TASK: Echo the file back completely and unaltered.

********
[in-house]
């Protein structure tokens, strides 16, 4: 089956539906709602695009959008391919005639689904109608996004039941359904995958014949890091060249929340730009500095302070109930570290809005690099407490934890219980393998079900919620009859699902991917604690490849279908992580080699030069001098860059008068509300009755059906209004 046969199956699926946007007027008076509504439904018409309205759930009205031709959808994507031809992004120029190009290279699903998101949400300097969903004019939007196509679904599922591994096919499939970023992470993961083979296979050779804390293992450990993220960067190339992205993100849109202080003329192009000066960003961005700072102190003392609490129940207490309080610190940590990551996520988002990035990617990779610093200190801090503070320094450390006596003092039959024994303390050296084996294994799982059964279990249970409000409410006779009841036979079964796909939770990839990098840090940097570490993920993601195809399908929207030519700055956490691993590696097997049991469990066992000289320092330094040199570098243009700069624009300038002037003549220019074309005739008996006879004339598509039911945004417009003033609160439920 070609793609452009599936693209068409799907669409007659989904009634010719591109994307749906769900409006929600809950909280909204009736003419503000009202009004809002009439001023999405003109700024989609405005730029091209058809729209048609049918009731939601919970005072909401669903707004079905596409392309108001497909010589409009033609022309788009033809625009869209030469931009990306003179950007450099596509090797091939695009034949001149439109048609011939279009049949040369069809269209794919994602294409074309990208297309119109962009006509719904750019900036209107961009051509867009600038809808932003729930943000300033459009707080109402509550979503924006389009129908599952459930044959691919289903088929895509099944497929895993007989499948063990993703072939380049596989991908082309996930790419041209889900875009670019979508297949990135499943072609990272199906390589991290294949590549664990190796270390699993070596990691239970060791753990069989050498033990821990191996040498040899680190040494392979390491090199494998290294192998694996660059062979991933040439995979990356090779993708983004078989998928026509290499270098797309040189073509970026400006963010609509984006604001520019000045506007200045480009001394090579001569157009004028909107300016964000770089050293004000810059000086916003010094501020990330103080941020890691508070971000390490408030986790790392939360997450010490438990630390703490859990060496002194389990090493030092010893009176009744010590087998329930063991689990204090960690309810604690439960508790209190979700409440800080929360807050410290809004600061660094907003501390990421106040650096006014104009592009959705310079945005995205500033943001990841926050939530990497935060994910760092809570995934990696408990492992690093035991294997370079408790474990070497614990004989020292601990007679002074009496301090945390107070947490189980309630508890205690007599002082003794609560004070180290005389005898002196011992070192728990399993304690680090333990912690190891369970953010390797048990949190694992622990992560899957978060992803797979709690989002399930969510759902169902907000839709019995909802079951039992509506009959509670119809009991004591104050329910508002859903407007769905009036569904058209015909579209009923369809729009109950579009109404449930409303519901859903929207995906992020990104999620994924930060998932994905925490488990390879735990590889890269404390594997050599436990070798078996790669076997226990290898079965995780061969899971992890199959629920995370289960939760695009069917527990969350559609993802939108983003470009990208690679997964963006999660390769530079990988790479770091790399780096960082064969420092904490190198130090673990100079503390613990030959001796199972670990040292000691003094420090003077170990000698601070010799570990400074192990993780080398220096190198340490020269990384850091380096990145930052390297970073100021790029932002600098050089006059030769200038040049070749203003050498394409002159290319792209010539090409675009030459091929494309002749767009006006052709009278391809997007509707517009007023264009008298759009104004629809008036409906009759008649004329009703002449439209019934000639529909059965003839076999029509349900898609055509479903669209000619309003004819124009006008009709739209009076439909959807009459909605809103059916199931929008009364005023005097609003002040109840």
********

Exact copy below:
[in-house]
């Protein structure tokens, strides 16, 4: 089956539906709602695009959008391919005639689904109608996004039941359904995958014949890091060249929340730009500095302070109930570290809005690099407490934890219980393998079900919620009859699902991917604690490849279908992580080699030069001098860059008068509300009755059906209004 046969199956699926946007007027008076509504439904018409309205759930009205031709959808994507031809992004120029190009290279699903998101949400300097969903004019939007196509679904599922591994096919499939970023992470993961083979296979050779804390293992450990993220960067190339992205993100849109202080003329192009000066960003961005700072102190003392609490129940207490309080610190940590990551996520988002990035990617990779610093200190801090503070320094450390006596003092039959024994303390050296084996294994799982059964279990249970409000409410006779009841036979079964796909939770990839990098840090940097570490993920993601195809399908929207030519700055956490691993590696097997049991469990066992000289320092330094040199570098243009700069624009300038002037003549220019074309005739008996006879004339598509039911945004417009003033609160439920 070609793609452009599936693209068409799907669409007659989904009634010719591109994307749906769900409006929600809950909280909204009736003419503000009202009004809002009439001023999405003109700024989609405005730029091209058809729209048609049918009731939601919970005072909401669903707004079905596409392309108001497909010589409009033609022309788009033809625009869209030469931009990306003179950007450099596509090797091939695009034949001149439109048609011939279009049949040369069809269209794919994602294409074309990208297309119109962009006509719904750019900036209107961009051509867009600038809808932003729930943000300033459009707080109402509550979503924006389009129908599952459930044959691919289903088929895509099944497929895993007989499948063990993703072939380049596989991908082309996930790419041209889900875009670019979508297949990135499943072609990272199906390589991290294949590549664990190796270390699993070596990691239970060791753990069989050498033990821990191996040498040899680190040494392979390491090199494998290294192998694996660059062979991933040439995979990356090779993708983004078989998928026509290499270098797309040189073509970026400006963010609509984006604001520019000045506007200045480009001394090579001569157009004028909107300016964000770089050293004000810059000086916003010094501020990330103080941020890691508070971000390490408030986790790392939360997450010490438990630390703490859990060496002194389990090493030092010893009176009744010590087998329930063991689990204090960690309810604690439960508790209190979700409440800080929360807050410290809004600061660094907003501390990421106040650096006014104009592009959705310079945005995205500033943001990841926050939530990497935060994910760092809570995934990696408990492992690093035991294997370079408790474990070497614990004989020292601990007679002074009496301090945390107070947490189980309630508890205690007599002082003794609560004070180290005389005898002196011992070192728990399993304690680090333990912690190891369970953010390797048990949190694992622990992560899957978060992803797979709690989002399930969510759902169902907000839709019995909802079951039992509506009959509670119809009991004591104050329910508002859903407007769905009036569904058209015909579209009923369809729009109950579009109404449930409303519901859903929207995906992020990104999620994924930060998932994905925490488990390879735990590889890269404390594997050599436990070798078996790669076997226990290898079965995780061969899971992890199959629920995370289960939760695009069917527990969350559609993802939108983003470009990208690679997964963006999660390769530079990988790479770091790399780096960082064969420092904490190198130090673990100079503390613990030959001796199972670990040292000691003094420090003077170990000698601070010799570990400074192990993780080398220096190198340490020269990384850091380096990145930052390297970073100021790029932002600098050089006059030769200038040049070749203003050498394409002159290319792209010539090409675009030459091929494309002749767009006006052709009278391809997007509707517009007023264009008298759009104004629809008036409906009759008649004329009703002449439209019934000639529909059965003839076999029509349900898609055509479903669209000619309003004819124009006008009709739209009076439909959807009459909605809103059916199931929008009364005023005097609003002040109840």